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On Rereading Thucydides
by [?]

For Sparta, on the other hand, life was nothing but endless work, an incessant strain, having no other objective than war. She was gloomy, austere, strict, morose, almost ascetic, an enemy to everything that excuses man’s presence on this earth, a nation of spoilers, looters, incendiaries and devastators, a nest of wasps beside a swarm of bees, a perpetual menace and danger to everything around her, as hard upon herself as upon others and boasting an ideal which may appear lofty, if it can be man’s ideal to be unhappy and the contented slave of unrelenting discipline. On the other hand, she differed entirely from those whom we are now fighting in that she was generally honest, loyal and upright and showed a certain respect for the gods and their temples, for treaties and for international law. It is none the less true that, if she had from the beginning reigned alone or without encountering a long resistance, Hellas would never have been the Hellas that we know. She would have left in history but a precarious trace of useless warlike virtues and of minor combats without glory; and mankind would not have possessed that centre of light towards which it turns to this day.

What was to be the issue of this war? Here begins the lesson which it were well to study thoroughly. It would seem indeed as if, with the first encounters in that conflict, as in our own, the inexplicable will that governs nations was favourable to the less civilized; and in fact Lacedaemon gained the upper hand, at least temporarily and sufficiently to abuse her victory to such a degree that she soon lost its fruits. But Athens held the evil will in check for seven-and-twenty years; for twenty-seven summers and twenty-seven winters, to use Thucydides’ reckoning, she proved to us that it is possible, in defiance of probability, to fight against what seems written in the book of heaven and hell. Nay more, at a time when Sparta, whose sole industry, whose sole training, whose only reason for existence and whose only ideal was war, was hugging the thought of crushing in a few weeks, under the weight of her formidable hoplites, a frivolous, careless and ill-organized city, Athens, notwithstanding the treacherous blow which fate dealt her by sending a plague that carried off a third of her civil population and a quarter of her army, Athens for seventeen years definitely held victory in her grasp.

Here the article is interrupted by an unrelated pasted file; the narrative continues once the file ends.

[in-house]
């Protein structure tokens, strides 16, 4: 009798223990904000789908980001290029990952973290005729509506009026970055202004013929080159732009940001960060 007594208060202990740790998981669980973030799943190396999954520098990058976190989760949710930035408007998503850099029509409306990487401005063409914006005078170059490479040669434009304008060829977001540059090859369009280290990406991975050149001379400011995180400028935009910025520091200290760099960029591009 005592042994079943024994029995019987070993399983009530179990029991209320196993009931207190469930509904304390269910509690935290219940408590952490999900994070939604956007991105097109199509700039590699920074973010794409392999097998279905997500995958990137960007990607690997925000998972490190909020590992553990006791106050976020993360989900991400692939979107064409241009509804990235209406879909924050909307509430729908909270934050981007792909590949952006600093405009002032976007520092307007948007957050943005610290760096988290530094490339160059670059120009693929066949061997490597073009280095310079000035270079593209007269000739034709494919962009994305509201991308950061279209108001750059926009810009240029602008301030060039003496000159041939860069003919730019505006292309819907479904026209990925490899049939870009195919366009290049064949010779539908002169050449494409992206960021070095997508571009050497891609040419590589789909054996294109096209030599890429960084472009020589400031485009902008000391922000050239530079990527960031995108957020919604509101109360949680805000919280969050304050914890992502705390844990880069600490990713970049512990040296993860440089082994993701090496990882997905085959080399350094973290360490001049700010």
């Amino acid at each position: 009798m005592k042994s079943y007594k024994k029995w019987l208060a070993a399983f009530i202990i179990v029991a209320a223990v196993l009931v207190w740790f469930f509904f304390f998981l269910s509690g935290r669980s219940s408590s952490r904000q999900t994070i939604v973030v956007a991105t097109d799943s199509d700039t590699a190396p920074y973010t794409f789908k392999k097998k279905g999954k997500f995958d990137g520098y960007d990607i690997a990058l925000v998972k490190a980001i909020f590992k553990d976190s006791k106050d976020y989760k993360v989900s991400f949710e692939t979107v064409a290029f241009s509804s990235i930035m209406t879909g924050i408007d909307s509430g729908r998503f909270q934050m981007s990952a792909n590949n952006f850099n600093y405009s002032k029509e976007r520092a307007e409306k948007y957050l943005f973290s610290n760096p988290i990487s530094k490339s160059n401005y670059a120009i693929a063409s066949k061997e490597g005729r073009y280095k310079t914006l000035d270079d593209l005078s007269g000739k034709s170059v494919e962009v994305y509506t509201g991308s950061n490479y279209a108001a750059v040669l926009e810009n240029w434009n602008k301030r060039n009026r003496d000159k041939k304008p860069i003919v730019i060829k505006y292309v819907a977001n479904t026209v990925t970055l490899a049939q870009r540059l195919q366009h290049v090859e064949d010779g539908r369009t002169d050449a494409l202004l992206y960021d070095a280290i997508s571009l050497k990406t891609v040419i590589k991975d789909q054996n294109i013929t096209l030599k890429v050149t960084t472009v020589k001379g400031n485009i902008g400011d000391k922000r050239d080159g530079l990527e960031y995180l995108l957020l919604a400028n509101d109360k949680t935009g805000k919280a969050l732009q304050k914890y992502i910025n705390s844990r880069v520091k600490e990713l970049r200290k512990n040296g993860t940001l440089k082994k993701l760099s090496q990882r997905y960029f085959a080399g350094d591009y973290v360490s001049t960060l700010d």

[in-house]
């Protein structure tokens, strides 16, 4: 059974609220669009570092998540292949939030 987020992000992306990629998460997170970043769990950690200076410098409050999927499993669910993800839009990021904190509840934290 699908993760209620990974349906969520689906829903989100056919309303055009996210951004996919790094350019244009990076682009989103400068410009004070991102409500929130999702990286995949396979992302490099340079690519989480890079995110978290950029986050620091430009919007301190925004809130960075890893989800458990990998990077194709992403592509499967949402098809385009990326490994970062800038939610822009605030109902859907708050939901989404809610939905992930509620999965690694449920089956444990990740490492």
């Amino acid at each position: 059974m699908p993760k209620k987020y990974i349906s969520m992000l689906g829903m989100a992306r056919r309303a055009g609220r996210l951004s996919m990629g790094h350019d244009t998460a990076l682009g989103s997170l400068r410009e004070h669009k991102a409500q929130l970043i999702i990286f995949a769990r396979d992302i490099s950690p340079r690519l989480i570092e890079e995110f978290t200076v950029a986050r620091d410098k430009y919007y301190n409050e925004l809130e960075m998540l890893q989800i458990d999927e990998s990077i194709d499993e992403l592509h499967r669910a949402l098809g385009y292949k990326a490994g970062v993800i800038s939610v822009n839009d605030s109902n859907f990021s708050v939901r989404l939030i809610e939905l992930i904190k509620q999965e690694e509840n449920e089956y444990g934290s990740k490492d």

During this period, she more than once had Lacedaemon at her mercy and did not begin to descend the stony path of ruin and defeat until after the disastrous expedition to Sicily, in which, carried away by her rhetoricians and bitten with inconceivable folly, she hurled all her fleet, all her soldiers and all her wealth into a remote, unprofitable, unknown and desperate adventure. She resisted the decline of her fortunes for yet another ten years, heaping up her sins against wisdom and simple common sense and with her own hands drawing tighter the knot that was to strangle her, as though to show us that destiny is for the most part but our own madness and that what we call unavoidable fatality has its root only in mistakes that might easily be avoided.

To point this moral was again not my real object. In these days when we have so many sorrows to assuage and so many deaths to honour, I wished merely to recall a page written over two thousand years ago, to the glory of the Athenian heroes who fell for their country in the first battles of that war. According to the custom of the Greeks, the bones of the dead that had been burnt on the battlefield were solemnly brought back to Athens at the end of the year; and the people chose the greatest speaker in the city to deliver the funeral oration. This honour fell to Pericles, son of Xanthippus, the Pericles of the golden age of human beauty. After pronouncing a well-merited and magnificent eulogium on the Athenian nation and institutions, he concluded with the following words: